• Modification of the definition of adverse drug reactions (ADR);

  • Greater involvement of patients and citizens in Pharmacovigilance activities;

  • Strengthening of the Eudravigilance database containing reports of suspected reactions reported by all EU Member States;

  • Increasing transparency and timeliness of important information on Pharmacovigilance problems;

  • Obligation of “additional monitoring” for the products contained in the specific list kept by the EMA;

  • Possibility to impose further safety and/or efficacy studies on the certificates of marketing authorization at the time of granting the trust;

  • Establishment within the EMA of the Pharmacovigilance Risk Assessment Committee (PRAC).

Fig. 2

McBride’s letter and important elements for generating spontaneous reporting

In particular, the most relevant change consists in the new definition of ADR: “A response to a medicinal product which is noxious and unintended”. In fact, with this definition were covering any adverse event following the use of a medicine, also medication errors and uses outside the terms of the marketing authorization, including the misuse and abuse of the medicinal product.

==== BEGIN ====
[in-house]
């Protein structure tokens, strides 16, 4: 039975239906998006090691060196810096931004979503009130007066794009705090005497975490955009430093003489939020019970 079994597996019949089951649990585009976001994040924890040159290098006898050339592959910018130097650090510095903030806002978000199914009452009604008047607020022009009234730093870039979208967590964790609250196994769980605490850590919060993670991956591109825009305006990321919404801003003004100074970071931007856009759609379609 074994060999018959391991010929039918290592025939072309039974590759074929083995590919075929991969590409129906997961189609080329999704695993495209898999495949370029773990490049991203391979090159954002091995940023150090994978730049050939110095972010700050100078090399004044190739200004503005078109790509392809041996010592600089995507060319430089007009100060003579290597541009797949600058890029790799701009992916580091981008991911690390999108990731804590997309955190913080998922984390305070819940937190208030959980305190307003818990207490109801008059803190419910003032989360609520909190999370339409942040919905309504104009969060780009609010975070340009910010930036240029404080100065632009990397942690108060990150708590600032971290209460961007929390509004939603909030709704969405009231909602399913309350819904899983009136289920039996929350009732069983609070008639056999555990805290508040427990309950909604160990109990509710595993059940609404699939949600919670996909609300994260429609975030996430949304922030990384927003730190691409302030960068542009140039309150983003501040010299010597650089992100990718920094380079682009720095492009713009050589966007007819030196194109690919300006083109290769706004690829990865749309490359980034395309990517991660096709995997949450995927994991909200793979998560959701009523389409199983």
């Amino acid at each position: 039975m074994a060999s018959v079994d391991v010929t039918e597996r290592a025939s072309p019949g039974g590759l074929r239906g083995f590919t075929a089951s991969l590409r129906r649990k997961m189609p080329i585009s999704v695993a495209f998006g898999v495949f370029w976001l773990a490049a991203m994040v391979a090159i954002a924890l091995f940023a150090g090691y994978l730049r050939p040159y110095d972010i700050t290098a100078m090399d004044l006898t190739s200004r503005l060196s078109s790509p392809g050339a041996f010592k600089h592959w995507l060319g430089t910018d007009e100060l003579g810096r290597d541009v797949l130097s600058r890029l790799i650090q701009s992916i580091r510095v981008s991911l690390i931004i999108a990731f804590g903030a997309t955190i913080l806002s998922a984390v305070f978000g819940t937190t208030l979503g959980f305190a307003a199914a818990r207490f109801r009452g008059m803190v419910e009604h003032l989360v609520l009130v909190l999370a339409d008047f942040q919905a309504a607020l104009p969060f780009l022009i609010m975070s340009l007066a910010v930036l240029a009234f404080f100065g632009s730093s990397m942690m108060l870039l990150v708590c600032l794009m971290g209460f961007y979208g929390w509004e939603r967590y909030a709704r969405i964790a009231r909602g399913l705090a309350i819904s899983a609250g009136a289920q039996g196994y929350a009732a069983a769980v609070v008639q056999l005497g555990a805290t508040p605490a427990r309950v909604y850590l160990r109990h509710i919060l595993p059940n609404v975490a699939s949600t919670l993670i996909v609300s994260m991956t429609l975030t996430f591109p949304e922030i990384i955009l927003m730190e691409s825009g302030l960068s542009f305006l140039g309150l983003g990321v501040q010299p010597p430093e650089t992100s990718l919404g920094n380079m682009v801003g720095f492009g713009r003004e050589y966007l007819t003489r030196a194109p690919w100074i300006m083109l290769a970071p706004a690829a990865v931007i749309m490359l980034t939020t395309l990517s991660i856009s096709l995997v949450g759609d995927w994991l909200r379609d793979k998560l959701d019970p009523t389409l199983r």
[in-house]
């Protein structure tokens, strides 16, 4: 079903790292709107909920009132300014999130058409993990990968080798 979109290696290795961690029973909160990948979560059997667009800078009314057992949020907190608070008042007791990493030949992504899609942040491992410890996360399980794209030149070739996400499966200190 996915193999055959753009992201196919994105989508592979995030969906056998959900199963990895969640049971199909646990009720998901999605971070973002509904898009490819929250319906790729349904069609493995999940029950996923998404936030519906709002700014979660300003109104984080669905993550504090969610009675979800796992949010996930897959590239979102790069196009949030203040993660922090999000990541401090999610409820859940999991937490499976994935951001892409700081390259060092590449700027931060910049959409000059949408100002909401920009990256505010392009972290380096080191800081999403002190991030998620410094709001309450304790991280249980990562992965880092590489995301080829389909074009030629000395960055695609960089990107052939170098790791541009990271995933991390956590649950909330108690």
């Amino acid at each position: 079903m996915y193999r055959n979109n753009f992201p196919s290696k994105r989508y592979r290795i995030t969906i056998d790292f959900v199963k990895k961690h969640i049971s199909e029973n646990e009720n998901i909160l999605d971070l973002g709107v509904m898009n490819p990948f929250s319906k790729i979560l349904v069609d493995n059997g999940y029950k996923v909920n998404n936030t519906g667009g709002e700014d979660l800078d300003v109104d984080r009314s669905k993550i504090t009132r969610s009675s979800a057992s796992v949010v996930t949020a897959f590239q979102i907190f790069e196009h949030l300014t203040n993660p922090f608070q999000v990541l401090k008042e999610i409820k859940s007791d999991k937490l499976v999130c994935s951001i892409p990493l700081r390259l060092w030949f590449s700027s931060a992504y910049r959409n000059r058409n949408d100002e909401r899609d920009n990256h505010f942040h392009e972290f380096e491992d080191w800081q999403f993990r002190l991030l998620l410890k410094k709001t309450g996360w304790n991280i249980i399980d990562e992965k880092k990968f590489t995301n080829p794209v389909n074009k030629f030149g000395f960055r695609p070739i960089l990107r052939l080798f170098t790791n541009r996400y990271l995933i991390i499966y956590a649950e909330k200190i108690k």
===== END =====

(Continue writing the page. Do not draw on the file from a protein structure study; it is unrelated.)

Furthermore, the new legislation set-up measures to facilitate the performance of PV, called the Good Pharmacovigilance Practices (GVP). The guideline on GVP is divided into two categories: modules covering major Pharmacovigilance processes and product- or population-specific considerations. This last category is available for vaccines and biological medicinal products. In this guideline there are also special chapters dedicated to special areas, namely pregnancy and breast-feeding (P III) and geriatric population (P V) [22].

In November 2017, the new EudraVigilance format was launched; in particular, the marketing authorizations will have extended access to the EudraVigilance database to support the fulfillment of their Pharmacovigilance obligations. These obligations include the continuous monitoring of EudraVigilance data and the communication of validated signals to the Agency and national regulatory authorities, as outlined in Commission Implementing Regulation (EU) N. 520/20121 [19].


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The authors thank the Editor of The Lancet Journal for permission to use McBride’s letter (1961) to explain the basic elements of Pharmacovigilance.


This study was funded by Agenzia Italiana del Farmaco (AIFA) and Regione Autonoma Friuli Venezia-Giulia (Number: H25E11000000005).

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Correspondence to Paolo Baldo.

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Fornasier, G., Francescon, S., Leone, R. et al. An historical overview over Pharmacovigilance. Int J Clin Pharm 40, 744–747 (2018).

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  • Adverse drug reactions
  • History
  • Legislation
  • Pharmacovigilances
  • Signal detection
  • Thalidomide